This is a part of a series of articles on hiring and recruiting.
People vet a job based on the job description. If it’s well-written, they may be excited about the job, and give it precedence.
Content and format
- Your post should market the company and job. Don’t write the job posting as just a description of the job. A good job description markets the role. Tell them what will be interesting about the work and the team. What type of problems will they solve? Why is the company doing something valuable in the world? Characterize the role enough so they can get a concrete idea of what it’s like.
- Focus on them, not on you. The job description should make it easy for them to see what the job will be like. Describe things like: here’s what you’ll be doing, these are the problems you’ll be focused on. This is what your team will look like, and this is how you’ll know if this is a good role for you.
- Test what you write with existing team members. Ask them if they would be excited by the position. It’s not finished until its exciting.
- Use anti-bias tools like textio (paid), joblint (free), and gender decoder (also free) to make your job postings appeal to a wider audience. Even effective writers will find things to improve.
- Make sure you’re following the law. Some locations require you to post salary ranges (I believe Colorado is one such state). Other states require you to tell the pay scale of the job if requested (California). Consider posting the salary in the job description, even if it’s not required.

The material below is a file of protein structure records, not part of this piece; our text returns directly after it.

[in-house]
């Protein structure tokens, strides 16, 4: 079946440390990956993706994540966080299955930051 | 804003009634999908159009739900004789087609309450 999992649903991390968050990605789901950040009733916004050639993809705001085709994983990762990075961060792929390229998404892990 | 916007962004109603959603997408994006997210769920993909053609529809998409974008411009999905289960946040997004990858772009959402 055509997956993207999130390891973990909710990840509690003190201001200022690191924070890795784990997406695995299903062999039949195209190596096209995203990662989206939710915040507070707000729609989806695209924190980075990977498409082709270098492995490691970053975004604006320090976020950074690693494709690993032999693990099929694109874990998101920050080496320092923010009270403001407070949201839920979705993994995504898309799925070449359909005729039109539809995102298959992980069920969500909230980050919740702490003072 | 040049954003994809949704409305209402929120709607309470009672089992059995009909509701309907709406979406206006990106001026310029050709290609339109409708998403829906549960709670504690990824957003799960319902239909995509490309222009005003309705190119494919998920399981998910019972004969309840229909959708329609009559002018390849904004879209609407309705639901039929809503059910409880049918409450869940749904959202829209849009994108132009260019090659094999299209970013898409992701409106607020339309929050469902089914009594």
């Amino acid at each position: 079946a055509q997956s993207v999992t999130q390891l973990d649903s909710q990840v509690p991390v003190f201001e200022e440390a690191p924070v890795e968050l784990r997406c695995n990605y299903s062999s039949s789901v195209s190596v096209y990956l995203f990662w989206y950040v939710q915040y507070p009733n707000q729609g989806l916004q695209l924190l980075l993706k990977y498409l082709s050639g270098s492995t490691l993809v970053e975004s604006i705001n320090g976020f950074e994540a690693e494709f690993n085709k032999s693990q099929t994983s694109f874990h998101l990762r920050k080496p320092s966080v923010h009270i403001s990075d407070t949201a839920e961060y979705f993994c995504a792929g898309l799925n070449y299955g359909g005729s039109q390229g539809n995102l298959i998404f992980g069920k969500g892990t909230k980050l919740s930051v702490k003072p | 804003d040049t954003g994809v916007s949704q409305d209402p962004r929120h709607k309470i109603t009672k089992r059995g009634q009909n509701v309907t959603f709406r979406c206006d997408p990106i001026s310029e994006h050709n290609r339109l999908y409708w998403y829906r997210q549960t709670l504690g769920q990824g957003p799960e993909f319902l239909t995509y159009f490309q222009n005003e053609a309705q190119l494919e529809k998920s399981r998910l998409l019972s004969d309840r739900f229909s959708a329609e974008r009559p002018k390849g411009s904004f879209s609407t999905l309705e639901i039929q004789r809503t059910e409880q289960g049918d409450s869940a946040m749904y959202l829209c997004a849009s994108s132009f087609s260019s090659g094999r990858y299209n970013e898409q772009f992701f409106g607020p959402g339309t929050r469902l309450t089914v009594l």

- Be explicit about what requirements require. It’s almost always a good idea to include something like this phrase in your job posting: If you don’t think you meet all of the criteria below but still are interested in the job, please apply. Nobody checks every box—we’re looking for candidates that are particularly strong in a few areas, and have some interest and capabilities in others.
Why? Otherwise you’re selecting for overconfident candidates, who may apply even if they are missing a requirement or two. This helps ensure you’ll get more diverse candidates applying. Women tend to not apply for a role unless they meet 100% of the requirements, while men will apply even if they only meet 60% of the qualifications.
In general, it’s also a good idea to prune your requirements.
What do you think?
Did I miss anything? I’d love to hear what else you like to see in job descriptions. And if you have good examples you’d like to share, send them my way!
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